The Light Seer’s Tarot: First Impressions

I backed The Light Seer’s Tarot on Kickstarter, because the art appealed to me. In the long wait for the deck to be made, I admit I wasn’t always happy with the card images. The minors appeal to me much more than the majors, and cards were revealed one by one that was a little disappointing, but I still looked forward to the deck’s eventual arrival. The art was the reason I backed the deck, so when I say I have trouble with certain cards, know it’s because when balanced against the rest of the deck, they stand out for the wrong reasons.

Art-wise, there are a couple of issues I have with it. The Page of Cups looks like he’s delighted that someone just hanged themselves. I hate the Empress – naked pregnant women flip “body horror” switches in my brain, and I would so much rather see the Empress reigning rather than pregnant. It feels like a sexist card to me and that’s disappointing. I’m always sad when there’s no death in the Death card, and the Strength card is bizarre, with a lamb floating in mid-air and art that feels rushed and unfinished. There’s no strength in the Strength card. There’s no emotion in her face, no muscles in her arms, and compared to the rest of the deck she’s colourless. One arm appears to be coming out of the side of her neck. The Queen of Swords I don’t get at all. I’m not sure what she’s meant to be sitting on or where she is or what the flags are in aid of. I have issues with the Fool because she’s not doing anything… She’s not taking the first step on a new journey she’s excited about, she’s clinging to something behind her with her back to a world of possibility. The Eight of Wands actually hurts my eyes; I don’t like looking at it.

It’s disappointing that many of my favourite cards don’t appeal to me in this deck, but that’s always going to be the risk when backing decks on Kickstarter, and every deck has a card or three we don’t jive with. Most of the cards are lovely, interesting, exciting.


But when I opened this deck, and picked up the cards, I had an instant negative reaction to them. They feel terrible. I hate touching them. They are hard, inflexible, plasticky and inorganic. It’s honestly unpleasant to hold them in the hand, let alone shuffle the cards. They smell so strongly of chemicals that they make me feel physically ill and slightly dizzy.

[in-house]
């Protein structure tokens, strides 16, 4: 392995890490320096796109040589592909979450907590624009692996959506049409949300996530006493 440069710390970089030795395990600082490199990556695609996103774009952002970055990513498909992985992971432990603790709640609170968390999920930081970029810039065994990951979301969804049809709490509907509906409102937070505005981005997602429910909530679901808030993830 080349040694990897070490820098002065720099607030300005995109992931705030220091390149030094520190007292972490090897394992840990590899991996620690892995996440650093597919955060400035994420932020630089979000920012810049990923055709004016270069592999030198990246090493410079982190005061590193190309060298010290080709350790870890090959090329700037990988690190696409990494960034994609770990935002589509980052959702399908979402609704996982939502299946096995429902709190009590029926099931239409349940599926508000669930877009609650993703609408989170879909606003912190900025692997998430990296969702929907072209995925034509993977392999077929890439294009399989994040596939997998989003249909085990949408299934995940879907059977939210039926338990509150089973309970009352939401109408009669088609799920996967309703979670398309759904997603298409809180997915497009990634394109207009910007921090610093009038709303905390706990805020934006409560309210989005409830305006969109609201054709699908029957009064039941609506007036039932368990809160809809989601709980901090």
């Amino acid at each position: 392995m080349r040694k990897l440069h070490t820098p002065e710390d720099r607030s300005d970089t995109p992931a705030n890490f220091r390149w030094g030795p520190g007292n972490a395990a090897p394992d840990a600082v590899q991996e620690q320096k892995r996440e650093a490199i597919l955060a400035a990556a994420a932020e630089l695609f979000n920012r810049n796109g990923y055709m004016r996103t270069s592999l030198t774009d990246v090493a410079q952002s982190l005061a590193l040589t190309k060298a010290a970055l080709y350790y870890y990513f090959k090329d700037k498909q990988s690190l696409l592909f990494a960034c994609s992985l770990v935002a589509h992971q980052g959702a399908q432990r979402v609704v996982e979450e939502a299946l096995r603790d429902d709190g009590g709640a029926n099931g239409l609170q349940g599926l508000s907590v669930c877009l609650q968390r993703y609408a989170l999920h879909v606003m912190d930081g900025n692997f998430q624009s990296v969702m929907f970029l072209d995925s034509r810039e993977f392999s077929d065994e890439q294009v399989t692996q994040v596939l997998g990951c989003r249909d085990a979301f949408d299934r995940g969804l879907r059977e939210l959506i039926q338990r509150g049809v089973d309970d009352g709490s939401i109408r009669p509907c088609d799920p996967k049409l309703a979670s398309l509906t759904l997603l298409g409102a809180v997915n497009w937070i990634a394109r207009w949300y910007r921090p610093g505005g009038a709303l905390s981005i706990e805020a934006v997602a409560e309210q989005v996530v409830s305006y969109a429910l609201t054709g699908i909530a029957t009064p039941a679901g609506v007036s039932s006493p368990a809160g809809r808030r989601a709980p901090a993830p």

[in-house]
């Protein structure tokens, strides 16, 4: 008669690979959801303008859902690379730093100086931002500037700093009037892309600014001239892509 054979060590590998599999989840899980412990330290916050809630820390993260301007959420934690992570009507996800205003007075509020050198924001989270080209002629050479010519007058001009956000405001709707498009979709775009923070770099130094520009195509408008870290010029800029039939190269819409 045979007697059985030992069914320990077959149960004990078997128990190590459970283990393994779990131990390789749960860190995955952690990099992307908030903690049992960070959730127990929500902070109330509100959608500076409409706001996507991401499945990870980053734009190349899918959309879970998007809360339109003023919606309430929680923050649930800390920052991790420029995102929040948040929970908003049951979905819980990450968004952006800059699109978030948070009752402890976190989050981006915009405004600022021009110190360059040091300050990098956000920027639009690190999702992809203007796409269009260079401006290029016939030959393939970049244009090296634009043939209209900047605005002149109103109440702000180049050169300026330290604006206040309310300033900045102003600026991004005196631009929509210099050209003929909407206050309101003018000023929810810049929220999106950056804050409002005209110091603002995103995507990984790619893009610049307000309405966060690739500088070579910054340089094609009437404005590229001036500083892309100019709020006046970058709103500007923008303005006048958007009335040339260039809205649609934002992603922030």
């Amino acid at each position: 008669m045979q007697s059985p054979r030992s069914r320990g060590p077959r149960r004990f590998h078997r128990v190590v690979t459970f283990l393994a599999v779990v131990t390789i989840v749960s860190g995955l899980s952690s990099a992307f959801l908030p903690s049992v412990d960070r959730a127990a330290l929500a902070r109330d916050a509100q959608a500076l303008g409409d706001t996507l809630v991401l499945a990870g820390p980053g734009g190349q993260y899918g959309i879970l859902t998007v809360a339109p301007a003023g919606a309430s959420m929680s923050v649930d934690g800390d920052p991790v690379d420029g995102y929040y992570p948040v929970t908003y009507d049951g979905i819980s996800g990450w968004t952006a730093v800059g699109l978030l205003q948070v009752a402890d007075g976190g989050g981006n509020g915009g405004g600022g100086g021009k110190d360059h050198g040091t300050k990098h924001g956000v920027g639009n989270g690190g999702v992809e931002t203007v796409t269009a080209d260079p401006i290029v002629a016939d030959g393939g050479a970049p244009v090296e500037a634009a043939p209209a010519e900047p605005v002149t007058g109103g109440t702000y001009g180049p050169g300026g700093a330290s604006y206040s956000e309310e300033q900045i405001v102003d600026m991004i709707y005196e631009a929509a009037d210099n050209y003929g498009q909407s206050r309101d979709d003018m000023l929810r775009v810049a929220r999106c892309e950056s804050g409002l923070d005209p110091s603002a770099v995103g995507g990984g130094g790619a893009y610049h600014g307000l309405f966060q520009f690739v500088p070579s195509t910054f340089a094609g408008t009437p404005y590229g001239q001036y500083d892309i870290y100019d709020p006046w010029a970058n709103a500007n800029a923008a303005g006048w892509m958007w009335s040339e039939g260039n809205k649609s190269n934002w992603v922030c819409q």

I find them extremely difficult to read. They don’t speak to me, and that’s weird, because usually when there’s art I like then a deck is fairly easy to read. I don’t have this trouble with The Wooden Tarot, and that’s a stand-offish, unyielding deck that doesn’t even come with a LWB. The Light Seer’s Tarot comes with a full guidebook, and I still find the cards impossible to read. They don’t speak.

For example: the Soul Joy spread, from the guidebook. The spread is called “soul joy” but it’s focused on other people, which is odd, but I wanted to give it a try. Card one is “my gift to the world” and I drew…. the 7 of Swords. Card two is “what can I illuminate for others?” and I drew… inverted 4 of swords. Finally, card three, “lessons of joy”, is… 2 of Pentacles. The cards don’t speak, they’re too wrapped up in their own business to look outside their plastic prisons.

I expect that I’ll unlock the trick to understanding them in time, but unless they lose the chemical smell I won’t have that chance. It’s a great shame because they are beautiful cards and I do like them, so it’s a great disappointment that they’re so inorganic.

Nine of Swords

I’ve been seeing this card a lot lately. Everyone sees something negative in this card, but I think it’s based on the modern interpretation of being up at night. We must remember that in the Middle Ages people did not sleep the same way we sleep today. Waking up in the middle of the night was normal. People used that time to pray, talk, think, have sex.

To me, that’s what this card means: waking up alone. The quiet solitude of the middle of the night. This solitude, this quiet, means we are alone with our thoughts, and they can be overwhelming. But nines are linked to the Hermit. Swords are communication, thought, intellect.

I think we can allow the image of the Raider-Waite to override the basic patterns and symbols of the Tarot. We see what looks like despair. But why are the Swords different from the other suits? Nines, as a rule, are positive cards. A surfeit of emotion, good times, finances, courage and resilience. What of a surfeit of thought? Sleepless nights? But it need not be negative. A surfeit of ideas, a flow state, something that gets you up because you have to write it down immediately. Solitary work; working late into the night. Midnight prayer, midnight journalling, work for oneself that is not shared.

The hours in the middle of the night between first and second sleep used to be productive ones. The Nine of Swords is pointing to this productivity. It is saying: since you’re up, use this time. You have ideas shooting around your head, so explore them. Write them down. Look at the symbols on the blanket: the roses, the astrological symbols. The Nine of Swords is saying you have the knowledge of the world in you. But if you don’t do anything with it, it is useless. It may even drag you down.

The Hávamál speaks often of the virtues of wisdom, but stanza 54 warns, as many of us already suspect, that intelligence does not mean happiness.

A measure of wisdom each man shall have,
But never too much let him know;
For the wise man’s heart is seldom happy,
If wisdom too great he has won.

In other words, ignorance is bliss.

You know things. You’ve taken steps, you’ve studied, and now your head is full of thoughts. What are you going to do with it? What is your next step? How will you translate idea into action?